The idea of SCUBA diving at night can seem absurd, dangerous and terrifying to someone who hasn’t tried it. But for those who have done it, it can be exhilarating and downright addictive. The ocean becomes a different place after dark and a whole new set of creatures emerges from daytime hiding places – shape-shifting octopi, spiny lobsters and shy eels go out on the hunt. Tarpons and barracuda shake off their daytime languor to patrol the reefs. In the dark, bioluminescent corals and drifting invertebrates pulse like tiny science fiction monsters. As a diver, you become hyper aware of your surroundings and almost giddy with adrenaline. Of course, there are additional precautions to take when night diving, the most important being the use of a good dive light. And there may be none better than the SOLA Dive 1200 from Light & Motion.
Underwater photos by Gishani for Gear Patrol
Light & Motion is a California-based company that makes high-end underwater video camera housings and lighting systems. While they’ll never be accused of being cheap, they cut no corners on design and quality. The SOLA Dive 1200 is a compact light that is packed with innovative features. Smaller and lighter than most underwater lights, the SOLA is comprised of a factory-sealed composite case with machined aluminum bezel. It is available with conventional pistol or T-grips but our test light came with the nylon strap system that mounts the light on the back of your hand, not unlike the straps found on ski poles. This strap works brilliantly, allowing full use of your hands to hold a camera, climb a boat ladder or check your gauges.
A nice case and strap are great, but when you’re underwater after dark, it’s the lumens that matter and the SOLA Dive 1200 delivers more of them than any other hand-held dive light on the market. On its highest setting, the SOLA pumps out a blinding 1200 lumens in a wide, white, flood beam. Medium and low settings give you 600 or 300 lumens, respectively, while the available spotlight setting provides 500 very focused lumens for flushing out that wary moray under a coral head. On a couple of night dives in Roatan, we found the high setting to be almost too much light and used the SOLA on medium or low most of the time unless we were scanning the flats for rays. This had the advantage of preserving battery life too, which is still a respectable 65 minutes on high flood.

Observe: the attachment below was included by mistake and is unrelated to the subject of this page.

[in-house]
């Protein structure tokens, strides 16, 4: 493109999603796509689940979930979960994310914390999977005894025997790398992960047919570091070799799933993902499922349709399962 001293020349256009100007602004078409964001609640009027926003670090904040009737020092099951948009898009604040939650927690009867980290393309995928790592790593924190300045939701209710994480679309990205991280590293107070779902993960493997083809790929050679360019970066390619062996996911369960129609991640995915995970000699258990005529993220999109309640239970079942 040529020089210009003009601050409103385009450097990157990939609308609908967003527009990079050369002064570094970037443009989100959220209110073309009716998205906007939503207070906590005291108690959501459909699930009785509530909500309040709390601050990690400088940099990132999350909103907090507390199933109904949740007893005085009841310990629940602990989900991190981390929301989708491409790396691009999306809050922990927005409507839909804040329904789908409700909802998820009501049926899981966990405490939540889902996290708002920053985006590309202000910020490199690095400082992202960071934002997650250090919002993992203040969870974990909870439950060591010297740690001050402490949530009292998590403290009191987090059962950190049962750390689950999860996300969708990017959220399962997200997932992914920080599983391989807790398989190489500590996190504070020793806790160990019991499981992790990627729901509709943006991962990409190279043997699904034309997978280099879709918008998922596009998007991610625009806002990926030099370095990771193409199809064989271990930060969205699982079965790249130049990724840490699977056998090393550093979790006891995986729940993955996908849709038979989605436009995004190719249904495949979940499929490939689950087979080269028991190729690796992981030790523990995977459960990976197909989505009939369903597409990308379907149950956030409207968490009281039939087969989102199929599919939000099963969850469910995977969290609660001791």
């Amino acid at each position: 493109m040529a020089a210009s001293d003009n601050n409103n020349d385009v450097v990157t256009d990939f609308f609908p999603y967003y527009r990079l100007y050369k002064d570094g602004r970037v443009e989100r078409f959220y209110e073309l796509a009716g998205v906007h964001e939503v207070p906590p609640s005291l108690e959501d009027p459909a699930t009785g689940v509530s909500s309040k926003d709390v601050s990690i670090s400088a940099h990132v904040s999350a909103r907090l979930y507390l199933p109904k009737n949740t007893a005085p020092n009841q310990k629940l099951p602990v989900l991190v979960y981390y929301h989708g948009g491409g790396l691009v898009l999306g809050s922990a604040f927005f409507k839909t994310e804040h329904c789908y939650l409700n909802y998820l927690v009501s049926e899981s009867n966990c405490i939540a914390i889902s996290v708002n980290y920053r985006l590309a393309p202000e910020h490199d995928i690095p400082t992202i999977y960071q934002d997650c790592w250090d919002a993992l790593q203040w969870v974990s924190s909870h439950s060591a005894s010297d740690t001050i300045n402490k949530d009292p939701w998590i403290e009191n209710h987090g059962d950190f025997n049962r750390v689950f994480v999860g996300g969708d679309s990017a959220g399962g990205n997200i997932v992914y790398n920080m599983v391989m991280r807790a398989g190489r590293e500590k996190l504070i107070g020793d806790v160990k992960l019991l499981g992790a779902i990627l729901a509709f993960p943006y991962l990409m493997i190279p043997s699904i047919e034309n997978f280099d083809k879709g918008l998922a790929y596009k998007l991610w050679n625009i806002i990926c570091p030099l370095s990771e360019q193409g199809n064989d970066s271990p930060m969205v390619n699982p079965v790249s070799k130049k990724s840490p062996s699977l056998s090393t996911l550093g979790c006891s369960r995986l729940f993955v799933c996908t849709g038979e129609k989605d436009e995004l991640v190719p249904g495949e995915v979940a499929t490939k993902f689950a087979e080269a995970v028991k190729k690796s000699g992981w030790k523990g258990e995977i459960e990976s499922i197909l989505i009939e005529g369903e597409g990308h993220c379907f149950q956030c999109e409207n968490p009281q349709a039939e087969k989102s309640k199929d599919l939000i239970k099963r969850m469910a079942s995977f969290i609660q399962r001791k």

Using the SOLA Dive 1200 is intuitive and easy, thanks to its magnetically-coupled slider switch, which toggles between high, medium and low if flicked forward or between flood and spot if flicked back. The light even has an SOS setting, which will automatically pulse out the Morse code for SOS if you happen to surface away from your boat. Thankfully, we never had to test this feature. The slider switch locks when not in use so you don’t blind your dive buddy or run down your batteries when it’s not in use. The rechargeable sealed battery is easily charged via the gold-plated contacts and DC charging cord, which works whether the light is wet or dry. Our only gripe with the SOLA Dive 1200 was the lack of visibility of the mode indicator lights during a daytime reconnaissance of a shipwreck. But after dark, it’s not a problem and that’s when the light will get most of its use anyway. After all, with the SOLA Dive 1200, night diving is so much safer and more enjoyable, you’ll never see night diving the same again.
Buy Now: $699
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